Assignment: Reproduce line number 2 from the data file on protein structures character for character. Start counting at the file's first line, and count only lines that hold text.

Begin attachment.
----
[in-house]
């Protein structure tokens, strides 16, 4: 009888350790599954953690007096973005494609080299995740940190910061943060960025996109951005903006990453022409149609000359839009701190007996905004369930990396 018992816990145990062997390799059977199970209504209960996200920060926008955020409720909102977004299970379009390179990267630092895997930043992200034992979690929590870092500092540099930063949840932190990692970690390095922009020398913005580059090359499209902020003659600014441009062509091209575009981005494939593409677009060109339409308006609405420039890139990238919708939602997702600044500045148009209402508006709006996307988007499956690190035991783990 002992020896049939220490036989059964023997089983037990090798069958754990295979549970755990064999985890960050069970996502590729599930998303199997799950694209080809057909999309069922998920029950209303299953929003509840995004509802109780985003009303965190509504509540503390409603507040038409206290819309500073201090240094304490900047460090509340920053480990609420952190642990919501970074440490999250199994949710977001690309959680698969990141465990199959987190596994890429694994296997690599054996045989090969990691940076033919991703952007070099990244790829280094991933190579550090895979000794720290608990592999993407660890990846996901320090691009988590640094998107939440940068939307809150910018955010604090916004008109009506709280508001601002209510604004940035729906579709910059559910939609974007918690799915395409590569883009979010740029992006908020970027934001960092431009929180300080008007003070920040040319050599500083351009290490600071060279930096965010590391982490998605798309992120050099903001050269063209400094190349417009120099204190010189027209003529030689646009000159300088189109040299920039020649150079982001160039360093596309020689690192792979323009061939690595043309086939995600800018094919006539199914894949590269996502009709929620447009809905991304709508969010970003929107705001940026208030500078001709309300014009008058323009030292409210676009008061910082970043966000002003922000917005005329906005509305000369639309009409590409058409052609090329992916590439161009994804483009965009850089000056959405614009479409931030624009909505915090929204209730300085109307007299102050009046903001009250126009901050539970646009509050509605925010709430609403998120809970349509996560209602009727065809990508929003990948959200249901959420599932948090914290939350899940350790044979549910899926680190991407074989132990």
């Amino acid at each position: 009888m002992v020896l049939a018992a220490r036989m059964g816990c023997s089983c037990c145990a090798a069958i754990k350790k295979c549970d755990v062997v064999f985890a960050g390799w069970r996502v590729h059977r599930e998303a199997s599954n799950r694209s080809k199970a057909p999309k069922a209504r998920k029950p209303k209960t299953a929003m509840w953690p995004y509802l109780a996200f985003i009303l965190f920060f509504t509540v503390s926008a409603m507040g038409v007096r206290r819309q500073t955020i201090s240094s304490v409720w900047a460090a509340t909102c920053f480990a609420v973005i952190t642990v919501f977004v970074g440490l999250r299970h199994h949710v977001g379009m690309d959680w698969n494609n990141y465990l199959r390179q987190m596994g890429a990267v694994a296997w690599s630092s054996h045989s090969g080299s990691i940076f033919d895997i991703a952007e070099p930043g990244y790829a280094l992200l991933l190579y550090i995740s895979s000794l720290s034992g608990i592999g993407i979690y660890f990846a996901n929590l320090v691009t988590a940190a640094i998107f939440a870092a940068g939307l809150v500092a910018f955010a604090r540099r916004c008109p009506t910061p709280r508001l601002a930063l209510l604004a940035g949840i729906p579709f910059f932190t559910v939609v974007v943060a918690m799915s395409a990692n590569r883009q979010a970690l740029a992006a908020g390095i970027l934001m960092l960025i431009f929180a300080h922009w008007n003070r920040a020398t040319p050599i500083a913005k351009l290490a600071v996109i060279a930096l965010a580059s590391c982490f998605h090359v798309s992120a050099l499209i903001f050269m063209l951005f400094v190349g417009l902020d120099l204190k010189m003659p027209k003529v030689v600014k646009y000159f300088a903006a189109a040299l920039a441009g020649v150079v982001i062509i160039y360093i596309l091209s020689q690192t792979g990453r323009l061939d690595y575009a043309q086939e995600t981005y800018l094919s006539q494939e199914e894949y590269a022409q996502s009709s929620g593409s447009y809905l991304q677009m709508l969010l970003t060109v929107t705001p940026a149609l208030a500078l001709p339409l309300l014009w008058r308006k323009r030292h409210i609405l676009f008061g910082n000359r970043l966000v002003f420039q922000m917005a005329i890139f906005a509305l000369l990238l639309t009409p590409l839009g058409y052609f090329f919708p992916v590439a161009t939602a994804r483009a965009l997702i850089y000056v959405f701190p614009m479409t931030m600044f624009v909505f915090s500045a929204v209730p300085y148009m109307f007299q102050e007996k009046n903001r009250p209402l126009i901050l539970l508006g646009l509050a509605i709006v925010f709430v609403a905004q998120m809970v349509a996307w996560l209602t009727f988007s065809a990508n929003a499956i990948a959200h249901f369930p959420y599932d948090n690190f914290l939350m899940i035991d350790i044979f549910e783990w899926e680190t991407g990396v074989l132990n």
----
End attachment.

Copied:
């Protein structure tokens, strides 16, 4: 009888350790599954953690007096973005494609080299995740940190910061943060960025996109951005903006990453022409149609000359839009701190007996905004369930990396 018992816990145990062997390799059977199970209504209960996200920060926008955020409720909102977004299970379009390179990267630092895997930043992200034992979690929590870092500092540099930063949840932190990692970690390095922009020398913005580059090359499209902020003659600014441009062509091209575009981005494939593409677009060109339409308006609405420039890139990238919708939602997702600044500045148009209402508006709006996307988007499956690190035991783990 002992020896049939220490036989059964023997089983037990090798069958754990295979549970755990064999985890960050069970996502590729599930998303199997799950694209080809057909999309069922998920029950209303299953929003509840995004509802109780985003009303965190509504509540503390409603507040038409206290819309500073201090240094304490900047460090509340920053480990609420952190642990919501970074440490999250199994949710977001690309959680698969990141465990199959987190596994890429694994296997690599054996045989090969990691940076033919991703952007070099990244790829280094991933190579550090895979000794720290608990592999993407660890990846996901320090691009988590640094998107939440940068939307809150910018955010604090916004008109009506709280508001601002209510604004940035729906579709910059559910939609974007918690799915395409590569883009979010740029992006908020970027934001960092431009929180300080008007003070920040040319050599500083351009290490600071060279930096965010590391982490998605798309992120050099903001050269063209400094190349417009120099204190010189027209003529030689646009000159300088189109040299920039020649150079982001160039360093596309020689690192792979323009061939690595043309086939995600800018094919006539199914894949590269996502009709929620447009809905991304709508969010970003929107705001940026208030500078001709309300014009008058323009030292409210676009008061910082970043966000002003922000917005005329906005509305000369639309009409590409058409052609090329992916590439161009994804483009965009850089000056959405614009479409931030624009909505915090929204209730300085109307007299102050009046903001009250126009901050539970646009509050509605925010709430609403998120809970349509996560209602009727065809990508929003990948959200249901959420599932948090914290939350899940350790044979549910899926680190991407074989132990």